Qantas and Jetstar will operate thousands of flights to and from Melbourne and regional Victoria over summer following the New South Wales (NSW) Government’s decision to open its borders.
From 23 November, Qantas and Jetstar will operate more than 250 flights per week across five routes, offering travellers 48,000 seats between the two states. This compares with just ten return flights per week operating between Melbourne and Sydney (the only route currently operating between NSW and VIC).
Both carriers will look to add more flights if there is sufficient demand.
The flights will see the Qantas Group’s overall domestic capacity increase from around 30 per cent per cent of pre-COVID levels to just under 40 per cent from late November, with more aircraft ‘woken up’ and more employees returning to work to support the additional flying.
As a result of the COVID-19 pandemic, Qantas and Jetstar have introduced a number of initiatives to help customers to book with greater flexibility, including allowing a flight to be moved free of charge, as well as introducing additional health and safety measures through its Fly Well program.
Comments – to be attributed to Qantas Domestic & International CEO, Andrew David:
“This is fantastic news. We’ve added thousands more flights back into our schedule today which will see Melbourne-Sydney once again become the busiest air route in Australia.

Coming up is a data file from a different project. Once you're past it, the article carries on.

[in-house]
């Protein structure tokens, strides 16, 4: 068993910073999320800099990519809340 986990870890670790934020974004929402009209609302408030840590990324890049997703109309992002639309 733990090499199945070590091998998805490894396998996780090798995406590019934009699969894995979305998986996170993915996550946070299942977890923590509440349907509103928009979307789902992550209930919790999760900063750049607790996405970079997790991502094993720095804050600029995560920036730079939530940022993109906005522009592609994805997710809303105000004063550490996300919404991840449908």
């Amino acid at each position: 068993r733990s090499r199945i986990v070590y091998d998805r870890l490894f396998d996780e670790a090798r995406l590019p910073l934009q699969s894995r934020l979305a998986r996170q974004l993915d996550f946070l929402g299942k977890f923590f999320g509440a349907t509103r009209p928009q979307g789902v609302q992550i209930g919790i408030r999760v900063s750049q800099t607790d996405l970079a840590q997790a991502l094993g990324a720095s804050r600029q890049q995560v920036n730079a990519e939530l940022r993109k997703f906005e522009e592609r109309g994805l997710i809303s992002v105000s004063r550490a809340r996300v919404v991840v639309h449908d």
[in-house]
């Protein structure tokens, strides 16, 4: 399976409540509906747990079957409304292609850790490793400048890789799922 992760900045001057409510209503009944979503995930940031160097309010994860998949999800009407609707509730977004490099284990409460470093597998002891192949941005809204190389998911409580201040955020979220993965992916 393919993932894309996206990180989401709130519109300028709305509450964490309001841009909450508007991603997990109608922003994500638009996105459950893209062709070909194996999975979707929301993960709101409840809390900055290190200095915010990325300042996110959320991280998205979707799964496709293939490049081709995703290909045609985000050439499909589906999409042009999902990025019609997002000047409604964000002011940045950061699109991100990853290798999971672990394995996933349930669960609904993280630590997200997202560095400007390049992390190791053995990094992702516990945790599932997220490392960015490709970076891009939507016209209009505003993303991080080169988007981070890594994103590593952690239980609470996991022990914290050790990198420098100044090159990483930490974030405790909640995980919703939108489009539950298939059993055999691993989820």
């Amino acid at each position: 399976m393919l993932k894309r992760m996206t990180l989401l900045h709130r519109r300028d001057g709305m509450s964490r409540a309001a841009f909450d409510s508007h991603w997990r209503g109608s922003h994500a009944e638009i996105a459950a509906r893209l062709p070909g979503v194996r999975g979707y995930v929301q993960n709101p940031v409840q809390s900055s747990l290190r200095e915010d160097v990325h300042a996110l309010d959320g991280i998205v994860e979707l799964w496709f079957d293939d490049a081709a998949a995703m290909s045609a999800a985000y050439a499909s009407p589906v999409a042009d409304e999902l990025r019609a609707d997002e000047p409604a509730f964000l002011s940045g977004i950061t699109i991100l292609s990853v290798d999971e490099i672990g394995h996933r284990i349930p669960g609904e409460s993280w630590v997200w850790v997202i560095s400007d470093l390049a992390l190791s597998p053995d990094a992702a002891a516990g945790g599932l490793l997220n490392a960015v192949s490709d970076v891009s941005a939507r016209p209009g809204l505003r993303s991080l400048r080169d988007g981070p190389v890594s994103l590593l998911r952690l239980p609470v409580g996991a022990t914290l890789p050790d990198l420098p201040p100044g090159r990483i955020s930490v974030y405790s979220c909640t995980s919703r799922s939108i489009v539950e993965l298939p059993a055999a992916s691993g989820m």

“November 23 will be a day many people will now be looking forward to. It’s exciting for the family and friends who can finally be reunited after months apart.
“It’s also great for businesses, and great for getting more of our planes in the air and more of our people back to work.
“Pre-COVID, Melbourne-Sydney was the busiest air route in Australia and the second busiest in the world. On a busy day, Qantas and Jetstar would operate more than 100 flights per day between New South Wales and Victoria. During the lockdown, our schedule reduced to as low as one flight a day.
“When you consider the social and economic impact of border closures, we’ve always said things should open up as soon as it’s safe to do so. New South Wales has led the way in taking a sensible, risk-based approach to borders that’s supported by what is probably one of the best contact tracing programs in the world. It’s great to see New South Wales and Victoria working together on what is a national issue. Queensland and Western Australia are unfortunately taking a different approach, which doesn’t seem based on a realistic assessment of risk.”